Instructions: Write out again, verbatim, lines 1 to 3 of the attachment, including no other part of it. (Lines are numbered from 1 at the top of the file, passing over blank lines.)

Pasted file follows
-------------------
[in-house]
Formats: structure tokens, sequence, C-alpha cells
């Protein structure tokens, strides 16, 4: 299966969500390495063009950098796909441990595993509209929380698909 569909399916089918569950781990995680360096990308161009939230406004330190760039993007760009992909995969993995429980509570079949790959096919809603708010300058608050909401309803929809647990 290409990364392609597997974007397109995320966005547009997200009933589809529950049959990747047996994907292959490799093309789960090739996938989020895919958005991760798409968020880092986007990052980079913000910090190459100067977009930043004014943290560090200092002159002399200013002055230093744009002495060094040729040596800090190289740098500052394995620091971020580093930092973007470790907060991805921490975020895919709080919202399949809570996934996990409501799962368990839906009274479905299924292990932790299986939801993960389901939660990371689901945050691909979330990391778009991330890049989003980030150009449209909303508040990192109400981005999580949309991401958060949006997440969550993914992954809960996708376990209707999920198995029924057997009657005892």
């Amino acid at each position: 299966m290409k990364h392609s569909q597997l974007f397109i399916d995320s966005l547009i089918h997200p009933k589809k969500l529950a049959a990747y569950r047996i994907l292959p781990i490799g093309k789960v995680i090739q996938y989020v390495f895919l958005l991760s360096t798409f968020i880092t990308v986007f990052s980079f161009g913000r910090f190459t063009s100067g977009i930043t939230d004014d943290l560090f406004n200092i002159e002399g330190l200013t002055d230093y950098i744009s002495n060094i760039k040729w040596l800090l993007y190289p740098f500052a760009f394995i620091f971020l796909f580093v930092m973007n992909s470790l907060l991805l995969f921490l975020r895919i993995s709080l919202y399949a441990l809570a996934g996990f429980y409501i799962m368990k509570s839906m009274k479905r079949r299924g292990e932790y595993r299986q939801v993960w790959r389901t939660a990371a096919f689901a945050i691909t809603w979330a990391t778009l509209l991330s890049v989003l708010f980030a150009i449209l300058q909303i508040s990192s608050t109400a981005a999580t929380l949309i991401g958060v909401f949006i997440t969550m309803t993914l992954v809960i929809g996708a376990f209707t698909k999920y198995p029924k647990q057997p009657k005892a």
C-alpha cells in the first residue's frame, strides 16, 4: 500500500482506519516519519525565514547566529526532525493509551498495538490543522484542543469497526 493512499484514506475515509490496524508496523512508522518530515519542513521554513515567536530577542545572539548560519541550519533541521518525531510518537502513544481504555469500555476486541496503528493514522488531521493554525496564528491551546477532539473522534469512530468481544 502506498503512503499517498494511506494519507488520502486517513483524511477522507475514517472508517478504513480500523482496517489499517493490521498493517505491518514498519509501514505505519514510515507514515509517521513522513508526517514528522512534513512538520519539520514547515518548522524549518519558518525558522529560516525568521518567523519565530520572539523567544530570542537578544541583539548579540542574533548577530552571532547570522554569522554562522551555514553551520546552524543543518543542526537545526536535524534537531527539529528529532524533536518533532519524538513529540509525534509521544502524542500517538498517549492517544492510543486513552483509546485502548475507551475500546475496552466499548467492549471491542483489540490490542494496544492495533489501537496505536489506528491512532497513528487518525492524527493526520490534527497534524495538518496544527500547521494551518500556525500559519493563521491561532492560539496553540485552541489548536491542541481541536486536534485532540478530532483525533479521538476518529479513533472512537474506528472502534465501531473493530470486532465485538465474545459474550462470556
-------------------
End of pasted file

[in-house]
Formats: structure tokens, sequence, C-alpha cells
């Protein structure tokens, strides 16, 4: 299966969500390495063009950098796909441990595993509209929380698909 569909399916089918569950781990995680360096990308161009939230406004330190760039993007760009992909995969993995429980509570079949790959096919809603708010300058608050909401309803929809647990 290409990364392609597997974007397109995320966005547009997200009933589809529950049959990747047996994907292959490799093309789960090739996938989020895919958005991760798409968020880092986007990052980079913000910090190459100067977009930043004014943290560090200092002159002399200013002055230093744009002495060094040729040596800090190289740098500052394995620091971020580093930092973007470790907060991805921490975020895919709080919202399949809570996934996990409501799962368990839906009274479905299924292990932790299986939801993960389901939660990371689901945050691909979330990391778009991330890049989003980030150009449209909303508040990192109400981005999580949309991401958060949006997440969550993914992954809960996708376990209707999920198995029924057997009657005892």